Nepi Rockcastle, which is part of the Resilient stable of companies being investigated for share-price manipulation, has bought a mall in Budapest, in a €254m cash deal that positions the company as the largest shopping centre owner in the capital city of Hungary.
The company said on Thursday it had secured a controlling interest in the Mammut shopping centre, which attracts about 15.6-million people a year.
"This is a quality asset in a strong catchment area," said Evan Robins, portfolio manager at Old Mutual Investment Group. "Budapest is a fairly big city."
Nepi, a commercial property investor and developer, has long identified Central and Eastern Europe as its key markets to grow its portfolio, which stood at €5.3bn as of June 2018.
Retail makes up the biggest portion of the portfolio, followed by office and industrial assets.
Listed on the JSE and Euronext Amsterdam, the company already owns shopping centres in Romania, Poland, Bulgaria and Slovakia, among other EU countries.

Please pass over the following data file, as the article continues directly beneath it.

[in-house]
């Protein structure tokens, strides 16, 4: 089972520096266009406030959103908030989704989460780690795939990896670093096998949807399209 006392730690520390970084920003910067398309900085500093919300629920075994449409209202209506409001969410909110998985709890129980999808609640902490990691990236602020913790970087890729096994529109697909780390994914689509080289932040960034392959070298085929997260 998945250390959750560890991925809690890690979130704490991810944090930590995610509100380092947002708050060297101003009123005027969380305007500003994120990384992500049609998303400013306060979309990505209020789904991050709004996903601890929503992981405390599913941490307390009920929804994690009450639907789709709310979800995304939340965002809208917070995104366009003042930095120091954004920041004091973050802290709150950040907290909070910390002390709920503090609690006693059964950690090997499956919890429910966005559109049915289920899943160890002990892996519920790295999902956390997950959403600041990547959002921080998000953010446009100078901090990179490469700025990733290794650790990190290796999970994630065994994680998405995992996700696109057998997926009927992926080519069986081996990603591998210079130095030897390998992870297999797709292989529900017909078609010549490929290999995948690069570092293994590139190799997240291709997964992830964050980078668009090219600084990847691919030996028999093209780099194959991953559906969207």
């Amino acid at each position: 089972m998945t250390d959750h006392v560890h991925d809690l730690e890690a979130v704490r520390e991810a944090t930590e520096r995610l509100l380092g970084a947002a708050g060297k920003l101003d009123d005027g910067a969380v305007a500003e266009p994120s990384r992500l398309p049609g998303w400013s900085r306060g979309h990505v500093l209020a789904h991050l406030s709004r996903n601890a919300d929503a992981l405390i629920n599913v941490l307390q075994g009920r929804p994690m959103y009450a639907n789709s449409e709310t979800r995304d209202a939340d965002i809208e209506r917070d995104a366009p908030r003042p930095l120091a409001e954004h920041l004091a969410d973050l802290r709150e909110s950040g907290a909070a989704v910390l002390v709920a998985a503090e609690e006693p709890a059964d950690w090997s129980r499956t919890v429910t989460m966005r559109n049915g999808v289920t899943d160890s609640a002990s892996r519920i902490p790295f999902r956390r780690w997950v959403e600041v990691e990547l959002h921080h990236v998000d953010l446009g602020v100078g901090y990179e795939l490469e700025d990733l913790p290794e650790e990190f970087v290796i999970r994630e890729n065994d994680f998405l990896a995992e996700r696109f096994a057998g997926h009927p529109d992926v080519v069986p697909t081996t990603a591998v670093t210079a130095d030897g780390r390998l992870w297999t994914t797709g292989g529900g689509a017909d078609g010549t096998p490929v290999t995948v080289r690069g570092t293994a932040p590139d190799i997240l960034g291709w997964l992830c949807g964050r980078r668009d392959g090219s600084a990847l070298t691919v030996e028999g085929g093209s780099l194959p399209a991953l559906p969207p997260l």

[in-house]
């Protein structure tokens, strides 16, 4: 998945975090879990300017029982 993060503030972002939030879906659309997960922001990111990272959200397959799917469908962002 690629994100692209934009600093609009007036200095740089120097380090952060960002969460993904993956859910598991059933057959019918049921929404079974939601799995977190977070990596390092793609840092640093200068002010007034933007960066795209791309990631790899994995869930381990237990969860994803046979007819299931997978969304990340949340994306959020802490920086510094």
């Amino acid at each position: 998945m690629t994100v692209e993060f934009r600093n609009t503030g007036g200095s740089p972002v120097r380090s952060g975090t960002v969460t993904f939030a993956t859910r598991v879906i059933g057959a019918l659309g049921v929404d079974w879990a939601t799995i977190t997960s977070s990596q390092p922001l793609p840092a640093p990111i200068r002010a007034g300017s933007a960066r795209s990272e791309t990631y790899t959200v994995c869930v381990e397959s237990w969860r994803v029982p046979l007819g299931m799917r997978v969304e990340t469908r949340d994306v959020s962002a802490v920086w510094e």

It has a pipeline development of about €1.3bn, of which €259m was spent by June.
Nepi has said it invests in developments that strengthen the property portfolio and contribute to growth in distributable earnings per share, its key performance measure.
A year ago Nepi acquired the second-largest retail centre in Budapest in a separate €275m transaction. Hungary’s capital city has more than 1.7-million residents, which makes it the most populous and wealthiest city in the country.
Nepi Rockcastle was formed in 2017 out of a merger between Romanian group Nepi and Polish-focused Rockcastle.
Nepi Rockcastle, Fortress and Greenbay, as well as Resilient, are being investigated by the Financial Sector Conduct Authority (FSCA).
Some of SA’s largest institutional investors, such as the Public Investment Corporation, Old Mutual and Coronation Fund Managers, have also called for an independent forensic probe into the matter.
The investigation by the FSCA’s market abuse department is twofold: it is studying possible insider trading and price manipulation in the companies’ shares, as well as false and misleading reporting about the group of companies.
Nepi has lost a third of its value so far in 2018, giving it a market value of R79.7bn.
The investigation and calls for a forensic probe have also negatively affected the overall performance in the listed property index, which is down 25% so far in 2018.